Release of hostages needs ceasefire, Hamas official says

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Gaza/Moscow (Reuters) – An official of the militant Hamas group conditioned the release of hostages in Gaza to a ceasefire in Israel’s bombardment of the Palestinian enclave, launched after a deadly rampage into southern Israel nearly three weeks ago.

Israel says it is preparing a ground invasion, but has been urged by the U.S. and Arab countries to delay an operation that would multiply the number of civilian casualties in the densely populated coastal strip and might ignite a wider conflict.

Two U.S. fighter jets struck weapons and ammunition facilities in Syria on Friday in retaliation for attacks on U.S. forces by Iranian-backed militias since the Gaza war erupted.

An opinion poll on Friday suggested almost half of Israelis now wanted to hold off on a ground invasion out of fears for at least 224 hostages reported to be held there.

The Russian newspaper Kommersant quoted a member of a Hamas delegation visiting Moscow as saying time was needed to locate all those abducted by various Palestinian factions in the Hamas attack on Oct. 7.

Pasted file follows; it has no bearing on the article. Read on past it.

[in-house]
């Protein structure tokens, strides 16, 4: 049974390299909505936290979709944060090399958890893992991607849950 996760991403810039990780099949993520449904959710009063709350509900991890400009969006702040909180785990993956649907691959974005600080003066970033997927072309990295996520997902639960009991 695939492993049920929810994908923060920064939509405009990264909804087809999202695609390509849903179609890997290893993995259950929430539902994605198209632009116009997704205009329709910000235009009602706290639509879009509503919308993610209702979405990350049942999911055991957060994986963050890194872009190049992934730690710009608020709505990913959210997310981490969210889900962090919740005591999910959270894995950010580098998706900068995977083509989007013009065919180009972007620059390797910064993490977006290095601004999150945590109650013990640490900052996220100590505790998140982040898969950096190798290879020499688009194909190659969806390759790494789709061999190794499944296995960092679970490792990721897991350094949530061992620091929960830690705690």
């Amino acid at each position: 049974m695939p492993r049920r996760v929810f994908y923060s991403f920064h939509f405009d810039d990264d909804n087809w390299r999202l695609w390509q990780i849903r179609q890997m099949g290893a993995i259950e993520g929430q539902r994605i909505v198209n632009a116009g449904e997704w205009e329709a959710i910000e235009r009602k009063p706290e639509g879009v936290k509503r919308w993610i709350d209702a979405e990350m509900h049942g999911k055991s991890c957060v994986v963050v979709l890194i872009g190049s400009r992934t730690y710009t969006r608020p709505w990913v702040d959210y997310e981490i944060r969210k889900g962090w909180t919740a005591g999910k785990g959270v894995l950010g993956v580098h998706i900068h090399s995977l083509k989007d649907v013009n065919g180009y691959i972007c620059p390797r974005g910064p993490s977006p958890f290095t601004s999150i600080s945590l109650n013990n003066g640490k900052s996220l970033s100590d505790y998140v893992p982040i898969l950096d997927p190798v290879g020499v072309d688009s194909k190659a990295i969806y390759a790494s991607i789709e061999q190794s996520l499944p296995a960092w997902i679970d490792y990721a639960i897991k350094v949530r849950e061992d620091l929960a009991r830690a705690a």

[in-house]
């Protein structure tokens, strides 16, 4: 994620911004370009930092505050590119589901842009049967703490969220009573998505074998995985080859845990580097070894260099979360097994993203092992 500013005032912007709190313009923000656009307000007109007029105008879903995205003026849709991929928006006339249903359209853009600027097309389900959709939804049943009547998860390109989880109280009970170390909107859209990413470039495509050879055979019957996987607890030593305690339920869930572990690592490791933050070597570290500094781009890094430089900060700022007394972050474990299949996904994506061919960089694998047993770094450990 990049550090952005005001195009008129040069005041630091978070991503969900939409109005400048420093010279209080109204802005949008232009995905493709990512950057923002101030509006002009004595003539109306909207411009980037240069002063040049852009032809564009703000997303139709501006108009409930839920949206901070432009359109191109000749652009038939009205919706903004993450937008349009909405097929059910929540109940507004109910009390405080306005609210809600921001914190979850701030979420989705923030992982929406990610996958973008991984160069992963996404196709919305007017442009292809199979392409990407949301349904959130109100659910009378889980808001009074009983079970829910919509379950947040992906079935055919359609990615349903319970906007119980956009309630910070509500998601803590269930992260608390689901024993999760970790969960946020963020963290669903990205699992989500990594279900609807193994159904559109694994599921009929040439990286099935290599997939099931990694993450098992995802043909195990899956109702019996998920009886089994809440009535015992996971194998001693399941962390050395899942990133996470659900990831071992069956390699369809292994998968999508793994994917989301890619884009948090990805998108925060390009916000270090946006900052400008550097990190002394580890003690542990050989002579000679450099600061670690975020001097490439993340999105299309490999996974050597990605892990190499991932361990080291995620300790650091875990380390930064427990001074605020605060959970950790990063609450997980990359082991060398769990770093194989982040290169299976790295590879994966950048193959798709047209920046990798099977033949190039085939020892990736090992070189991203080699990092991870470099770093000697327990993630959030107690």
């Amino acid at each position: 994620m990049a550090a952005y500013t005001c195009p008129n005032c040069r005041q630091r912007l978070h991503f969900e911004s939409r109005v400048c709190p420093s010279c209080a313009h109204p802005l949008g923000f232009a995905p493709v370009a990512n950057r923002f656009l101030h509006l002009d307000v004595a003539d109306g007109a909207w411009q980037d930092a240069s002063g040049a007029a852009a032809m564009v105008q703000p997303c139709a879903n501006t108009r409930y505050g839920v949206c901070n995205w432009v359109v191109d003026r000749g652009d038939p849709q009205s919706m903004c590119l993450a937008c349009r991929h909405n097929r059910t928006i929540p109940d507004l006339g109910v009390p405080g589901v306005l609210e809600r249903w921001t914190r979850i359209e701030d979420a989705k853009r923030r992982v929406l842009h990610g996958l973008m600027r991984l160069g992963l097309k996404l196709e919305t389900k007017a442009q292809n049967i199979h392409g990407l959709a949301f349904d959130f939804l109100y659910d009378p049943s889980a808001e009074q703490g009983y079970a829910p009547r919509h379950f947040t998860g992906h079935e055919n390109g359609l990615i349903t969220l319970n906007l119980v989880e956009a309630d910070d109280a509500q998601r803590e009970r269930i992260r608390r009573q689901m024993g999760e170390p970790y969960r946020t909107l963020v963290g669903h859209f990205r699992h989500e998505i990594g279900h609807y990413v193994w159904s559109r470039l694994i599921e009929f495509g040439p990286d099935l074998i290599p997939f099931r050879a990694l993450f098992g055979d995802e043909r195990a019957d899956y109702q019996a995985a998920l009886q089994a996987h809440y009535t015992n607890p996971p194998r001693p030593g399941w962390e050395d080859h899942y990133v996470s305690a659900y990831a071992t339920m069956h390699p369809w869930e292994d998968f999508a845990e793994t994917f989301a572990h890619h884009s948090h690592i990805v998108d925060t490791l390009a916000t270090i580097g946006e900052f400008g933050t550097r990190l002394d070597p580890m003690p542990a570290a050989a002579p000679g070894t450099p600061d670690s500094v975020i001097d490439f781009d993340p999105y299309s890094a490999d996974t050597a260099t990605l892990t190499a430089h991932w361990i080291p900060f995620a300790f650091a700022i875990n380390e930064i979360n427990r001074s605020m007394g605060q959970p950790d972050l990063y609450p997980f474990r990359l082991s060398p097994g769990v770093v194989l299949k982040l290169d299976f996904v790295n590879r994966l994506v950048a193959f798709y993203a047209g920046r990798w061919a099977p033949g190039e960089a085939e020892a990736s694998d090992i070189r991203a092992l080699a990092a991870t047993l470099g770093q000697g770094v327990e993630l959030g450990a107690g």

“They seized dozens of people, most of them civilians, and we need time to find them in the Gaza Strip and then release them,” Abu Hamid said.

He said Hamas, which has freed four hostages so far, had made clear it intended to release “civilian prisoners”.

But this required a “calm environment”, he said, repeating an assertion that Israeli bombing had killed 50 of those held.

Hamas officials in Moscow said they viewed all their hostages as Israelis, whatever additional passports they held, and could not release any of them until Israel agreed to a ceasefire, according to Russian media.

Qatar meanwhile told the U.S. it was open to reconsidering the continued presence of Hamas in Qatar once a hostage release deal has been secured, a senior U.S. official said.

There was no immediate response from Qatar, which, in coordination with the U.S., is leading hostage mediation talks with Hamas and Israel.